|2:00||Iva Brunec (University of Toronto): Hippocampal representations of decision points during extended experience in a virtual environment.||3:30||Jessica Payne (University of Notre Dame): Interactive effects of stress reactivity and REM sleep theta activity on emotional episodic memory consolidation.|
|2:15||Coffee Break||3:45||Coffee and Snack Break|
|2:35||Ida Momennejad (Columbia University): Predicting the future with multi-scale successor representations.||4:05||Janice Chen (Johns Hopkins University): Behavioral and neural dynamics during naturalistic free spoken recall.|
|2:50||George Parish (University of Birmingham): The Synfire/deSync Model: Deciphering episodic content from cortical alpha oscillations.||4:20||Tyler Tomita (Johns Hopkins University): Similarity structure of real-world episodic memories.|
|3:05||David Kellen (Syracuse University): Testing the foundations of signal detection theory in recognition memory.||4:35||Khena Swallow (Cornell University): Events are defined by perceivers and by the features of an experience.|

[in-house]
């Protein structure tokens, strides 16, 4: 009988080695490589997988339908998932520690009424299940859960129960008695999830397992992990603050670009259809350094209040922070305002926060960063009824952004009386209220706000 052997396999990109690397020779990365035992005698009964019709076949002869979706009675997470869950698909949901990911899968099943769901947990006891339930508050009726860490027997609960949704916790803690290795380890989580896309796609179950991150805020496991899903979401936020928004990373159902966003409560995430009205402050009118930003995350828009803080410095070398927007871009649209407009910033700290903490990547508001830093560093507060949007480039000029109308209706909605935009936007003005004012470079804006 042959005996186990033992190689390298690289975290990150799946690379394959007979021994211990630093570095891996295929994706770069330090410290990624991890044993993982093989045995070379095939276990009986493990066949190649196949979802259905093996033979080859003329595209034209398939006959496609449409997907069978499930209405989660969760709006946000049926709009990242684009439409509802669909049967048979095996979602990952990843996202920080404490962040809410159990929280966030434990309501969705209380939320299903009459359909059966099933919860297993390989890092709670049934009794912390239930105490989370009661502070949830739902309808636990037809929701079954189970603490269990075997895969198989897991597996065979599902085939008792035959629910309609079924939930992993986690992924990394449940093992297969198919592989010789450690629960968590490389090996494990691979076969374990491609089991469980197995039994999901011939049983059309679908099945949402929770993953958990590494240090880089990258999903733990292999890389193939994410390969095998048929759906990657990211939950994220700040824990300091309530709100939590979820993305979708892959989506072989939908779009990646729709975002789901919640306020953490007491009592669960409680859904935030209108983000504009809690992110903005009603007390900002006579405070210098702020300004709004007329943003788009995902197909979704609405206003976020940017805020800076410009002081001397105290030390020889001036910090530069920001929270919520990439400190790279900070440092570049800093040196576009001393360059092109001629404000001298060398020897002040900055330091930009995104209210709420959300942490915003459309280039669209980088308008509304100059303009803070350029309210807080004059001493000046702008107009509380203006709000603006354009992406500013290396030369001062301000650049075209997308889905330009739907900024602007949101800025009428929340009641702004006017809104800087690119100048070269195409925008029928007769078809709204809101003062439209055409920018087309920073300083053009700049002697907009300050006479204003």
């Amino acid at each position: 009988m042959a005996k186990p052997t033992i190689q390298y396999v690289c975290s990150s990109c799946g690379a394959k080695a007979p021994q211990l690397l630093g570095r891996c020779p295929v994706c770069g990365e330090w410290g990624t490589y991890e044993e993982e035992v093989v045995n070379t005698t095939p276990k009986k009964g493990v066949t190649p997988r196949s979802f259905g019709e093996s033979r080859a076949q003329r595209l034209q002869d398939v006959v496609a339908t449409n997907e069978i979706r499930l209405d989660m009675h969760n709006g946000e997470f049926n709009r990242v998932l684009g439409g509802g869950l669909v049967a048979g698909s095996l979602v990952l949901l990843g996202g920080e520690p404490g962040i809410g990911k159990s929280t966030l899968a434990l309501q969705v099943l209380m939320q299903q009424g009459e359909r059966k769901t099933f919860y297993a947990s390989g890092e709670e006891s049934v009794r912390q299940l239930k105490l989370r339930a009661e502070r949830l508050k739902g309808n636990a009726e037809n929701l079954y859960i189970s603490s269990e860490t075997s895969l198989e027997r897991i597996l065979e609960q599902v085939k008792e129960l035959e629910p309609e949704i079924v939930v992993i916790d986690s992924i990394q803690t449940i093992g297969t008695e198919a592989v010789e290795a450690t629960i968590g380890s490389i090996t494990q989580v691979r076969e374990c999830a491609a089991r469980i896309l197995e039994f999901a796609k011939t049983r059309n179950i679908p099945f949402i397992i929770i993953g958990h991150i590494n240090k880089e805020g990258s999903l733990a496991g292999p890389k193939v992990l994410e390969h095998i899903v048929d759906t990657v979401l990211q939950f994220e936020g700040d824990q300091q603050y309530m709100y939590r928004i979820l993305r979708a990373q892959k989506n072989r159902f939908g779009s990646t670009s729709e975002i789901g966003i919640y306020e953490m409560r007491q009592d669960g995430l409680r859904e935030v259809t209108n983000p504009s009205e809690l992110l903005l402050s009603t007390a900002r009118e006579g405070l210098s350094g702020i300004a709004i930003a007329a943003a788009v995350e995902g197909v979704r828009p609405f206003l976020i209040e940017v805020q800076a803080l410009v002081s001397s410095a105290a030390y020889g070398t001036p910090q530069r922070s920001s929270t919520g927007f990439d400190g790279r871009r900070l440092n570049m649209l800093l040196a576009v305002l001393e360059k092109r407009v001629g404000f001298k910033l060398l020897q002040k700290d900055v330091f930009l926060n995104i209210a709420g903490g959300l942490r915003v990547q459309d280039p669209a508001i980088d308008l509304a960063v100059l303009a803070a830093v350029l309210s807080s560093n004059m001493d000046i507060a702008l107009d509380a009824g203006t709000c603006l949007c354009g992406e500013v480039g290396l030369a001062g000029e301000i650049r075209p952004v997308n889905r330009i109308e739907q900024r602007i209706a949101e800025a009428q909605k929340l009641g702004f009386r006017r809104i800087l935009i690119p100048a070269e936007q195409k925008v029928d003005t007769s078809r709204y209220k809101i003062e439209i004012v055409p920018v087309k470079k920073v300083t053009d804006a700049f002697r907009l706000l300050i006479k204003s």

|3:20||Hyungwook Yim (University of Melbourne): Decomposing different sources of interference in recognition memory development: A computational modeling approach.||4:50||Michael Peer (University of Pennsylvania): Neural coding of social networks structure.|
|3:35||Coffee and Snack Break|
|4:00||Rose Cooper (Boston College): Memories fade: Changes in reconstructed perceptual quality over time.|
|4:15||Anna Blumenthal (University of Toronto): Perirhinal cortex representations that support item-based recognition decisions are shaped by temporal encoding context.|
|4:30||Dasa Zeithamova (University of Oregon): Specific and generalized representations supporting incidental concept generalization.|
|4:45||Ashleigh Maxcey (Vanderbilt University): Activating episodic visual long-term memories reduces storage.|
|5:00||Reception and Poster Session I|
For information about past CEMS events, please click here.